Physical fitness and chess
GM Simen Agdestein (1967- ) of Norway played professional soccer for awhile for the Norwegian national team, before breaking his leg.
Before Alexander Alekhine (1892-1946) defeated Jose Capablanca in their 1927 championship match, he gave up smoking and drinking and underwent a program of physical training. Alekhine once described one of his biggest hobbies was ping pong.
Vishy Anand (1969- ) goes to the gym regularly (two hours in the morning) and runs on the treadmill, cycles at home, and goes swimming. He also goes for long walks, which help him divert attention from chess. He occasionally plays tennis.
Levon Aronian (1982- ) spends 2 hours a day for physical exercise and 4 hours a day for chess training.
Maurice Ashley’s (1966- ) hobby is physical fitness. He loves to go to the gym and work out. He goes to the gym five times a week to work out.
Arthur Bisguier (1929- ) swims for physical conditioning, even in his 70s.
Every day of his life, Mikhail Botvinnik (1911-1995) did morning calisthenics and walking. Botvinnik believed physical fitness was a key to success in the chessboard.
Walter Browne (1949- )played tennis to keep in shape. In 1975, a day after he gave a simul in North Carolina, he and I played several sets of tennis before he left for another simul.
Robert Byrne (1928-2013) played tennis to stay in shape.
Jose Capablanca (1888-1942) played baseball as a young adult and was on the varsity baseball team at Columbia University. Later, he relaxed with billiards and played golf as well as tennis.
Magnus Carlsen (1990- ) works out on a treadmill daily and uses that time to study different openings. He also plays a lot of soccer. When training in Oman, he played beach volleyball and went sailing. He occasionally plays tennis.
Larry Christiansen (1956- ) likes to swim. He also plays tennis and water skis.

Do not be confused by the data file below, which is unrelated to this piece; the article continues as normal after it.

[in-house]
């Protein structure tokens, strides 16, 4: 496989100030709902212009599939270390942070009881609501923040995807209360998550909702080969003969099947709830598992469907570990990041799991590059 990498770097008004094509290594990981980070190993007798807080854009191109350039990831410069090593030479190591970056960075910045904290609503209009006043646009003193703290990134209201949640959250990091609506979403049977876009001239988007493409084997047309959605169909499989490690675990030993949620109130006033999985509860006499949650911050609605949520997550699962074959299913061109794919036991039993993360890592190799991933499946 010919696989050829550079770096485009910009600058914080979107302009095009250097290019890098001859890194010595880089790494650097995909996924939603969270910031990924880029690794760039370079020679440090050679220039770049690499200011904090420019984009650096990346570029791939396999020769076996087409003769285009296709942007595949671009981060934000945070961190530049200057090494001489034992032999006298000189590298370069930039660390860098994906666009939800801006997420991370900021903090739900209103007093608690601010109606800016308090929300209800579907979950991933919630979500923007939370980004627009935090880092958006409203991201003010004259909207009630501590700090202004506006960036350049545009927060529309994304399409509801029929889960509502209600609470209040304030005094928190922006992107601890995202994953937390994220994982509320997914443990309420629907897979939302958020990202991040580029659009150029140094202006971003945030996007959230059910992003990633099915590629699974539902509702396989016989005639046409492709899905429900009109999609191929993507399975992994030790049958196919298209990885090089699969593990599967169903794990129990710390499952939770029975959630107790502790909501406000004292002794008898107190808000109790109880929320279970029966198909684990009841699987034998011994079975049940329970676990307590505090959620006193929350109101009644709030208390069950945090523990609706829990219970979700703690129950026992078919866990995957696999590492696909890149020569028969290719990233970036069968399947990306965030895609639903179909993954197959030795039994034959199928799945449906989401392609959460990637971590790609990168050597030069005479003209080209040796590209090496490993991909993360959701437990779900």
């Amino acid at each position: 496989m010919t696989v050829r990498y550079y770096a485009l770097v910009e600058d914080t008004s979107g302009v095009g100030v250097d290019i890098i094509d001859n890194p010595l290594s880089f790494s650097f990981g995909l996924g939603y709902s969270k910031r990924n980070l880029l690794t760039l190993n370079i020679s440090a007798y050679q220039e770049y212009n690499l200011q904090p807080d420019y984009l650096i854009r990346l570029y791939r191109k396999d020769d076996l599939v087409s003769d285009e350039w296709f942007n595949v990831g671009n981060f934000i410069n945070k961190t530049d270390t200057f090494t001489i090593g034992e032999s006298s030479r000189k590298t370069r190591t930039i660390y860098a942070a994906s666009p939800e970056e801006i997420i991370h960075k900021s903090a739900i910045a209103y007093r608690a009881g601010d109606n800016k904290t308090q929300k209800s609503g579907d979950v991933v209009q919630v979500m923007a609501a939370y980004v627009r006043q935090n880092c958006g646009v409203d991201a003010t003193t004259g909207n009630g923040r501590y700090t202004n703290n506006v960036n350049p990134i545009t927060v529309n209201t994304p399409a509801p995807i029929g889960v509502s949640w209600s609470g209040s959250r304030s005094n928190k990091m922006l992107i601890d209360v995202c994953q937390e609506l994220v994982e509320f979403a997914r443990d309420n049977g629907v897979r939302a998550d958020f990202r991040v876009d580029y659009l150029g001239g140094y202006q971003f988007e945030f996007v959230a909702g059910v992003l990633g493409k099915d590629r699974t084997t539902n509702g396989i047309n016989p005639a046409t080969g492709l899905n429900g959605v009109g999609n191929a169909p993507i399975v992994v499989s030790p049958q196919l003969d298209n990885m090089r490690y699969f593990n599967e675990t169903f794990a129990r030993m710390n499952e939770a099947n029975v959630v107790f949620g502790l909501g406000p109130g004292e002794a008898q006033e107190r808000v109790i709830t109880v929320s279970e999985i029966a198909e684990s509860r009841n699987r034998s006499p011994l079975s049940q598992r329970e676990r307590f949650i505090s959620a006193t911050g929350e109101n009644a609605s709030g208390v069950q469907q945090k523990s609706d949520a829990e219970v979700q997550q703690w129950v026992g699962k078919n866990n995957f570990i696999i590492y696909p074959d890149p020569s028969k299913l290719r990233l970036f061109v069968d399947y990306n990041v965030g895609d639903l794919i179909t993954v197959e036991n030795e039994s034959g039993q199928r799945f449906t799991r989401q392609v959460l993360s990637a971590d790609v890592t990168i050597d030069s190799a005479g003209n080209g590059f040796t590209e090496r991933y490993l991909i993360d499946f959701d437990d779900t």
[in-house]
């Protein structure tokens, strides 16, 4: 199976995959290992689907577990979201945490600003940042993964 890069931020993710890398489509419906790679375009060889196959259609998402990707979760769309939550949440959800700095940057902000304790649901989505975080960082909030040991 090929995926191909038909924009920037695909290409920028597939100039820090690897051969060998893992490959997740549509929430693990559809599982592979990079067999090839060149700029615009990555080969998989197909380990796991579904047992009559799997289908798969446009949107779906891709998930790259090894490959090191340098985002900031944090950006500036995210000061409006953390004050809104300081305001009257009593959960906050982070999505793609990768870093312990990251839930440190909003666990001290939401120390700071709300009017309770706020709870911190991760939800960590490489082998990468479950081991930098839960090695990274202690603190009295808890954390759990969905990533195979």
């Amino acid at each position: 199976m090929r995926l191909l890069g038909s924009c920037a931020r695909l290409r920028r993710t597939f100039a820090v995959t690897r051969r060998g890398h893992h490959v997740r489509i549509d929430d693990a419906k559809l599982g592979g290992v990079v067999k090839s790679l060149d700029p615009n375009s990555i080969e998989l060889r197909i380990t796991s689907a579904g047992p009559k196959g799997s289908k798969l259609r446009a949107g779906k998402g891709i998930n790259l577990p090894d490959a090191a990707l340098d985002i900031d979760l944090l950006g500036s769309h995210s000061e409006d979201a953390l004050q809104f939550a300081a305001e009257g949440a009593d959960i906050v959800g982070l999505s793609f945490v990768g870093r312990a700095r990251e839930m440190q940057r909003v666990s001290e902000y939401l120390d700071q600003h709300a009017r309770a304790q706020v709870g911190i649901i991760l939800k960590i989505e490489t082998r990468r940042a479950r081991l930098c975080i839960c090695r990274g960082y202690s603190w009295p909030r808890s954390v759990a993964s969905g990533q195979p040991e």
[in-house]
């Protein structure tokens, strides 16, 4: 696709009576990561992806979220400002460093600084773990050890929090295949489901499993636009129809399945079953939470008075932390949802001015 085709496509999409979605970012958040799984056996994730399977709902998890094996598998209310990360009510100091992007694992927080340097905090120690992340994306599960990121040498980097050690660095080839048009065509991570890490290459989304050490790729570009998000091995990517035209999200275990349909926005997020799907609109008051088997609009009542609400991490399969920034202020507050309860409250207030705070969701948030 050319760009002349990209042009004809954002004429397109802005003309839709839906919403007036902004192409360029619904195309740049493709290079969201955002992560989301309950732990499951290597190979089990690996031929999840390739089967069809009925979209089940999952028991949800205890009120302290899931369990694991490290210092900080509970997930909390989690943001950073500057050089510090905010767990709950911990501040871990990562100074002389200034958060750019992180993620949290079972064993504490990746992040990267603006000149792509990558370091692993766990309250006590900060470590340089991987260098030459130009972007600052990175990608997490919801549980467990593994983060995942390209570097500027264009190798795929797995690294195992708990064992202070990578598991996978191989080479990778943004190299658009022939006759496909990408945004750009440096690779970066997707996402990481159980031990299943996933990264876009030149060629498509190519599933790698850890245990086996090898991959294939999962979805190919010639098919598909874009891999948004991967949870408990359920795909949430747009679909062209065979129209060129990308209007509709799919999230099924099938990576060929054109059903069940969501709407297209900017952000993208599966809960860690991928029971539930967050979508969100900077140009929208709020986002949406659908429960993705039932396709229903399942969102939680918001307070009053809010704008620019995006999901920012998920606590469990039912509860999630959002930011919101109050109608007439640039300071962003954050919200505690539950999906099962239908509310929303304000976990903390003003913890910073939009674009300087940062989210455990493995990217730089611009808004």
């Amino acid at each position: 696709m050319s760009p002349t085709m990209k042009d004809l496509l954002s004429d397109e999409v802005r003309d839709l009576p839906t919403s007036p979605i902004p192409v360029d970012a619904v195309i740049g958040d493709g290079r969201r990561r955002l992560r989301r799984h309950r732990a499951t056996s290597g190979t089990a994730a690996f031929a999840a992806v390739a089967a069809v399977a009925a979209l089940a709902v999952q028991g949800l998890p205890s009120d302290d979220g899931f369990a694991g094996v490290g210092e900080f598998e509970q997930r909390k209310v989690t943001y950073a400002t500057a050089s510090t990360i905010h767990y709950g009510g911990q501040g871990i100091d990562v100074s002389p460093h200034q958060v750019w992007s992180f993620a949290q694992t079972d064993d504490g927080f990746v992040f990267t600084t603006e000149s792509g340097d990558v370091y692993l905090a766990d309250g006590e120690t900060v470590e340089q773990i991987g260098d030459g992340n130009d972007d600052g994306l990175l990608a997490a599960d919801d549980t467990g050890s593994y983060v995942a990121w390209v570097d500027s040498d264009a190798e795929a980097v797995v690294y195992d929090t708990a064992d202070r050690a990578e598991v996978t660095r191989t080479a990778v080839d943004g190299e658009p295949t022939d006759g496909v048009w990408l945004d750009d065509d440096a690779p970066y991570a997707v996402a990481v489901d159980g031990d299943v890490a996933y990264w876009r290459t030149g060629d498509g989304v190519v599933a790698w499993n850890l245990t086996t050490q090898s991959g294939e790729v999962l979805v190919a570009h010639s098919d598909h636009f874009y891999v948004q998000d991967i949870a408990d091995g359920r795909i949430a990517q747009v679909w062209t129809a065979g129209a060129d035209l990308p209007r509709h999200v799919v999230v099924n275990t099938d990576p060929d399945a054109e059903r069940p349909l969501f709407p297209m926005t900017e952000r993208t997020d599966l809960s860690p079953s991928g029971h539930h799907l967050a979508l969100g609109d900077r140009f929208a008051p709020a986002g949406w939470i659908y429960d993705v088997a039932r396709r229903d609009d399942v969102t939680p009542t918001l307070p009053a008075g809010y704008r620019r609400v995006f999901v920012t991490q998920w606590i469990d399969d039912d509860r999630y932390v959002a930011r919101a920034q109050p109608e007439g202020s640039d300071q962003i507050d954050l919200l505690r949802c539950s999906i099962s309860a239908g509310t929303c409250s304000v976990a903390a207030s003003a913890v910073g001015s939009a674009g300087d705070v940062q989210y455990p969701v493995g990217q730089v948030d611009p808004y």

Arnold Denker (1914-2005) was a golden gloves boxer in his younger days.
Max Euwe (1901-1981) was an amateur boxer in his younger days. He also played tennis, did a lot of cycling and shadowboxing.
Bobby Fischer (1943-2008) believed in physical fitness. He took long walks, worked out in a gym or at home watching Jack LaLanne. Other times, he went out bowling or played tennis or table tennis.
Anna Hahn (1976- ) works out as a kick-boxer.
Vassily Ivanchuk (1969- ) plays soccer, tennis, and table tennis. In the winter he ice skates.
Gata Kamsky (1974- ) plays tennis and likes to run for physical exercise.
Sergey Karjakin (1990- ) has a fitness coach. He swims and plays volleyball and other sports.
Anatoly Karpov (1951- ) used to work out with one hour of tennis or swimming in the morning.
Garry Kasparov (1963- ) had a training regimen that included swimming, soccer (football), and cycling.
Paul Keres (196-1975) played tennis and table tennis. At the Vancouver 1975 International, I played him a few games of table tennis during the tournament.
Viktor Korchnoi (1931- ) worked out daily during his world championship matches.
Alexandra Kosteniuk (1984- ) tries to start every day with a 5K run or just regular jogging.
Vladimir Kramnik (1975- ) works out by swimming or playing tennis.
Emanuel Lasker (1868-1941) played golf.
Hikaru Nakamura (1987- ) likes to swim.
Jutid Polgar likes to play tennis.
Susan Polgar (1969- ) emphasizes physical fitness and makes her chess team work out in the local CrossFit gym.
Lajos Portisch (1937- ) stayed in shape by playing tennis.
Yasser Seirawan (1960- ) occasionally plays tennis.
Vasily Smyslov (1921-2010) took boxing lessons from a professional boxer and coach.
Wesley So (1993- ) jogs an hour every day.
Boris Spassky (1937- ) played tennis to stay in shape and was a high jumper in his youth.
Peter Svidler likes to play tennis and likes billiards.
Sir George Thomas (1881-1972) stayed fit by winning 21 British badminton title and competing at Wimbledon in tennis.
Veselin Topalov likes to play tennis.
Eugenio Torre (1951- ) played tennis to keep in shape and regularly visits a gym.
Josh Waitzkin (1976- ) gave up chess to become a world champion in martial arts (Tai Chi).
Many of the earlier Soviet grandmasters had a fitness coach, access to a swimming pool, sauna, and went for long walks.